NEW YORK - West Virginia's defense allowed Syracuse 511 yards of offense in Saturday's Pinstripe Bowl loss, the fifth time this season an opponent topped 500 yards.
Prior to this season, the previous five 500-yard games happened across 10 seasons.
Syracuse's 34 points on offense in the 38-14 win - the Orange had two safeties, something that hadn't happened to WVU since 2002 - marked the ninth time a team managed at least that many points in a game this season. The previous nine 34-point games happened from 2005-11.
In short, WVU's historically bad defense, which had the school's worst scoring defense (38.1) by five points per game and allowed 131 more points this season than in any other season in program history, wasn't much different at the end of the schedule than it had been otherwise.
There was a variance, though. It was Keith Patterson, who Coach Dana Holgorsen promoted to defensive coordinator Dec. 2 in place of the demoted Joe DeForest, and who would have to explain how in the world it had happened. Again.
"Apparently I didn't do a good job getting the guys to understand how important it was to stop them," Patterson said.
During the offseason, which begins right away for a team with so many things it needs to fix, Patterson will take a long look at both the system and the roster. He has problems with both. The Mountaineers contend they weren't surprised or unprepared for anything Syracuse did on offense. Not after playing the Orange last year. Not after studying film since learning of the bowl matchup the day Patterson was elevated to his new role.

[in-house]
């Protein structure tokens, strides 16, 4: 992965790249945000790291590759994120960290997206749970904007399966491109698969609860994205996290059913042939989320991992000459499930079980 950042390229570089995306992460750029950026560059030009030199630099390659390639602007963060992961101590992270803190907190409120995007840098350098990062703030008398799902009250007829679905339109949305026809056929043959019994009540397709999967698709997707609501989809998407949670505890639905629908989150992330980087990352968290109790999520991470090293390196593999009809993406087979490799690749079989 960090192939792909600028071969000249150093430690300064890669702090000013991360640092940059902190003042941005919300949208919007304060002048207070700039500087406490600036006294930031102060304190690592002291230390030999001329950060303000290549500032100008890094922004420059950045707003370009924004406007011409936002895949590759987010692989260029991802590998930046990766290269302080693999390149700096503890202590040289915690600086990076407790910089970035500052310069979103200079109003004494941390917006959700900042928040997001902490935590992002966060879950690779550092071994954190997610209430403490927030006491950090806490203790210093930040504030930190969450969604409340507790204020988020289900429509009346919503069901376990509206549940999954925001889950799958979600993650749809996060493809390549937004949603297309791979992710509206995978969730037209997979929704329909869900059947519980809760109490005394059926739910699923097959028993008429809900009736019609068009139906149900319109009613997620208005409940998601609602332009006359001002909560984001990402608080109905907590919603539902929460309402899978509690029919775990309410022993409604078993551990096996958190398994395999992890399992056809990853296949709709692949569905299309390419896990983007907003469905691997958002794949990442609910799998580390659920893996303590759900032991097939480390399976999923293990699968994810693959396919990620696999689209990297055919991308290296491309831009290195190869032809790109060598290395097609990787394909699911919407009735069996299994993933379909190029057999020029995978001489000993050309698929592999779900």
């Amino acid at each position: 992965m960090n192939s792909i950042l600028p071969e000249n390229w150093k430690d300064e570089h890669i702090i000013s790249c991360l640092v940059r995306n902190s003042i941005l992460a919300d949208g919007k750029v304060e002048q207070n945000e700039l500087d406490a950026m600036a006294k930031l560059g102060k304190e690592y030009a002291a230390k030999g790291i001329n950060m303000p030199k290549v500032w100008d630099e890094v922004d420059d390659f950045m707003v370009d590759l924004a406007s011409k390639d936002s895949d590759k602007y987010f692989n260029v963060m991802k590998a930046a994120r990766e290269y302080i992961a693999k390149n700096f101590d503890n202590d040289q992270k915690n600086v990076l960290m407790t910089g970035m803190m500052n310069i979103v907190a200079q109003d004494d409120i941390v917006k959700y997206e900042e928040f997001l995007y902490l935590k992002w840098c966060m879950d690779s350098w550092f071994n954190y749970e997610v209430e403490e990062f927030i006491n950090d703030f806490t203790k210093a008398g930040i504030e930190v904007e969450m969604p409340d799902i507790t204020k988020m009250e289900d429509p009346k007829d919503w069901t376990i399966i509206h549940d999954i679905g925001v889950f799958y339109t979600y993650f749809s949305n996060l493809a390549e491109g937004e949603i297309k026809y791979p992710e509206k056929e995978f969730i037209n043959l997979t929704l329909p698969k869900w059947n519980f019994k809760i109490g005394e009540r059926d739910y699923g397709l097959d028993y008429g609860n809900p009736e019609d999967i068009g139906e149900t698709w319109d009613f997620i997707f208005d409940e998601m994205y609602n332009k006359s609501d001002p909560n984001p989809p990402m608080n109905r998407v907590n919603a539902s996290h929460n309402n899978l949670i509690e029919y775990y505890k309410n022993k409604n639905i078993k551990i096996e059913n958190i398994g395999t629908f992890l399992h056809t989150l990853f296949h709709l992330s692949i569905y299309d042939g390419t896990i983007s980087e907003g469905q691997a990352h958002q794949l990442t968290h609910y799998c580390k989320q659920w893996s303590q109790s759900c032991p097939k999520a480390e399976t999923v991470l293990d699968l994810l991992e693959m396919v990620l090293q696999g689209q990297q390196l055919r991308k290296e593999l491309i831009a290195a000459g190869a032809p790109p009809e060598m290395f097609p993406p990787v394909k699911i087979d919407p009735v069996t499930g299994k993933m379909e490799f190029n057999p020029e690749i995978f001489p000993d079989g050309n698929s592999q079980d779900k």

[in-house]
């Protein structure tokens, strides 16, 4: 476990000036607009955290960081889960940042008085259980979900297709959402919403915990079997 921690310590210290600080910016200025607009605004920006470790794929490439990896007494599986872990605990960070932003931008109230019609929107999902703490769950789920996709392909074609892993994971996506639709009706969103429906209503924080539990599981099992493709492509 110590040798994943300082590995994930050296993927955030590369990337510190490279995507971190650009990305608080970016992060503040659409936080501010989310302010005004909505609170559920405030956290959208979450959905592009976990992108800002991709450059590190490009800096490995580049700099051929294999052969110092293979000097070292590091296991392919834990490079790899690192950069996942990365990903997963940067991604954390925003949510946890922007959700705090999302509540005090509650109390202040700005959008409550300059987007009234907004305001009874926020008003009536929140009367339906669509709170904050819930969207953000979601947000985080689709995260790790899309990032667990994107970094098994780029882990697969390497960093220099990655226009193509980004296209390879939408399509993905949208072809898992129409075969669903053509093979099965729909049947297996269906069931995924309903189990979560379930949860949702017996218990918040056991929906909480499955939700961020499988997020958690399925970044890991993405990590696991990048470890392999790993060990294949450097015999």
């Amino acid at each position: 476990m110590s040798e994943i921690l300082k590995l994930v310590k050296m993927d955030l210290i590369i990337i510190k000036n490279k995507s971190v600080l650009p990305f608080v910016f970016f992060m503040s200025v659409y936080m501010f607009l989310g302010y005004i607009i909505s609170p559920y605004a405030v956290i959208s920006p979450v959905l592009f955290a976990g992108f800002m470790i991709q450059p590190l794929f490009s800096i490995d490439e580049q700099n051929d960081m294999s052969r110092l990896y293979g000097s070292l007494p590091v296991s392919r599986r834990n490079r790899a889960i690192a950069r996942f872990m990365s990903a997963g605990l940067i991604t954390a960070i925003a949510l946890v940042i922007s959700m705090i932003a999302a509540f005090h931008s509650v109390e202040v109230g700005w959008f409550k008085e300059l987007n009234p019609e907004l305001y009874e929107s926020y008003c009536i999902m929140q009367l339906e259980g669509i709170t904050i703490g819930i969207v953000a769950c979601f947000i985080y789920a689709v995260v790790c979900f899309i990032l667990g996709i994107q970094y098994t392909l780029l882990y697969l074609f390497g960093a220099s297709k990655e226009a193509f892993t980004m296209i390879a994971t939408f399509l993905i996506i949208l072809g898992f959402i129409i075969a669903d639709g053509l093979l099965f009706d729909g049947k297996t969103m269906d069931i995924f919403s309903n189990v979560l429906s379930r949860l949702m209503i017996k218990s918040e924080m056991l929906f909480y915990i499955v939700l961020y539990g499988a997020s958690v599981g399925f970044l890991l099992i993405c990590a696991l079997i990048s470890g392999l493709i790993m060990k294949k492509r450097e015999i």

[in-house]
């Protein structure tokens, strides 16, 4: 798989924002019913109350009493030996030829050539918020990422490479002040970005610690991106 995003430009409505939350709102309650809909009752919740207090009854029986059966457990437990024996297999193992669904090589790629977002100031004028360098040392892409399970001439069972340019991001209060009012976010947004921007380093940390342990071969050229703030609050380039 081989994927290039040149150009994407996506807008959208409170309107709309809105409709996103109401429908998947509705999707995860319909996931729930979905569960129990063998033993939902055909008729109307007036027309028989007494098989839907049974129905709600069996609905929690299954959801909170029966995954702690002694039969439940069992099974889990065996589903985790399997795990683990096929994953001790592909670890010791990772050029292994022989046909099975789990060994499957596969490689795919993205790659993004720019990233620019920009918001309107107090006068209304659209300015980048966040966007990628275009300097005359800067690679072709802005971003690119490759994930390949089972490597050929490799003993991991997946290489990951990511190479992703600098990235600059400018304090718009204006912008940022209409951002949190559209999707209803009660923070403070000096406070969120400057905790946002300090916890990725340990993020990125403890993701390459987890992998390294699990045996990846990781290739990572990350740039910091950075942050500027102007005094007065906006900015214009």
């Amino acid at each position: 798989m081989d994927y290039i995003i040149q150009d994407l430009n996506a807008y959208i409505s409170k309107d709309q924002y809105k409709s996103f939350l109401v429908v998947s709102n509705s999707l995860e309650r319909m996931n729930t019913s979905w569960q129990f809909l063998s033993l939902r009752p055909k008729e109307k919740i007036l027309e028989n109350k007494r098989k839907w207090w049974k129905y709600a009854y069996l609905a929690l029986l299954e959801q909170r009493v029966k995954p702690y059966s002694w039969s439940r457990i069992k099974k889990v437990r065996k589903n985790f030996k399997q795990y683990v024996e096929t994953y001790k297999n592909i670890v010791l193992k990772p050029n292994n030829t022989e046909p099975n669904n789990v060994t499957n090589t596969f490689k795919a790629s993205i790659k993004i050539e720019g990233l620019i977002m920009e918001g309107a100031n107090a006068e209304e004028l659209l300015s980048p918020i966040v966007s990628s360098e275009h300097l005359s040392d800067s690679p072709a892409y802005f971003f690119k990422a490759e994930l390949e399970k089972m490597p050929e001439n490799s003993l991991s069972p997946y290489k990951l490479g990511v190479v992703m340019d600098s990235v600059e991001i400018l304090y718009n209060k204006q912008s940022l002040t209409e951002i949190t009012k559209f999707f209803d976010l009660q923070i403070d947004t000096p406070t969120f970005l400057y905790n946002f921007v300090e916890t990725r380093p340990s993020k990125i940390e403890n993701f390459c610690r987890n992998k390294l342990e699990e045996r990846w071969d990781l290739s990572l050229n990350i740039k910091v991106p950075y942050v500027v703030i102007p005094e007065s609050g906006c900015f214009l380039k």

Syracuse had 369 yards rushing, the fifth-best total ever against WVU.
"I thought we had a very good understanding of the game plan and of what to expect," Patterson said. "We knew they were going to run a split zone any time they'd get into a wing or a bunch formation. We knew that they were going to run the split zone. But they executed and we didn't execute defensively.
"The bottom line there is me. I'm the defensive coordinator and I'm responsible for making sure we know how to hit that."
That's noble and precisely what a coach might say, but it doesn't cover the problems. WVU committed a pair of pass interference penalties on third downs to give the Orange a first down.
One was against senior linebacker Terence Garvin, who was too tight with his coverage.
He was supposed to be blitzing on the play.
"That's my responsibility to make sure we understand what our assignments are and what our responsibilities are," Patterson said.
Prince-Tyson Gulley's 33- and 67-yard touchdown runs both came on the split zone play, which is a variation of the zone play WVU likes to run. Both times, Patterson was positive his team not only knew how to stop it, but would stop it. Both times, he watched individuals make errors that turned into touchdowns as Gulley ran away from the rest of the defense.